South Korea is arguably the best country in the world when it comes to League Of Legends. It has grown spectacularly over the past few years, with developer Riot Games having expanded and grown into the country aggressively. It has certainly overtaken StarCraft as the most popular and lucrative eSport in the country.

Overwatch

Overwatch is slowly but surely working its way up the esports ladder, and developer Blizzard is no doubt keeping an eye on South Korea before jumping in. Some of the world’s best Overwatch players are from South Korea, and already appear to be dominating what little eSports scene currently exists. This is the game to watch out for in the future.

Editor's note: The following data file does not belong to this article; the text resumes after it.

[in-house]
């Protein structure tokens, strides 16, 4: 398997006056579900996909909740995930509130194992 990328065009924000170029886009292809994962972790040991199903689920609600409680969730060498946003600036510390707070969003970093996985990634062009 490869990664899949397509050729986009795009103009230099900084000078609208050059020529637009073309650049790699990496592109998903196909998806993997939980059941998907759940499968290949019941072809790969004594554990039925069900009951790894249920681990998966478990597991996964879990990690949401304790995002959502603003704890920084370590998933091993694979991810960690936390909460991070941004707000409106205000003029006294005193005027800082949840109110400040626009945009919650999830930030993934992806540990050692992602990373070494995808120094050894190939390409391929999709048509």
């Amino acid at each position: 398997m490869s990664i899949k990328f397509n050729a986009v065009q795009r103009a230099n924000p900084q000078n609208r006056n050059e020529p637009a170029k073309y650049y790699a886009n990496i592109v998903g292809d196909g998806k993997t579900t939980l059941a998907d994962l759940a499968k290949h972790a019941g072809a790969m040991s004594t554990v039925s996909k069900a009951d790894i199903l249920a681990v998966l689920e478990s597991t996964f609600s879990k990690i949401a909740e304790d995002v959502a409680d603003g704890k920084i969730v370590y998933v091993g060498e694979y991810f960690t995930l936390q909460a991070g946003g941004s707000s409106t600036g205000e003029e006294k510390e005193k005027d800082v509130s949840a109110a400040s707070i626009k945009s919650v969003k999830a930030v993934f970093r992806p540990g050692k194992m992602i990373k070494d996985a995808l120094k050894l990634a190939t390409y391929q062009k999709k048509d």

Top betting sites for South Korean esports fans

South Korean esports fans have plenty of highly-rated betting sites they can use to place a real money bet on their favourite Overwatch League and StarCraft II events, along with many other betting options. While online betting is heavily restricted in South Korea, many locals bet on the Internet regardless and internationally-based betting sites continue to cater to the demand.

Our site provides in-depth reviews on each option so SK players can decide which best suits their wagering preferences – just follow the links in the list above or the table at the top of this page for more information. You can sign up via our provided links to also claim exclusive new player welcome bonuses to kick-start your esports betting experience.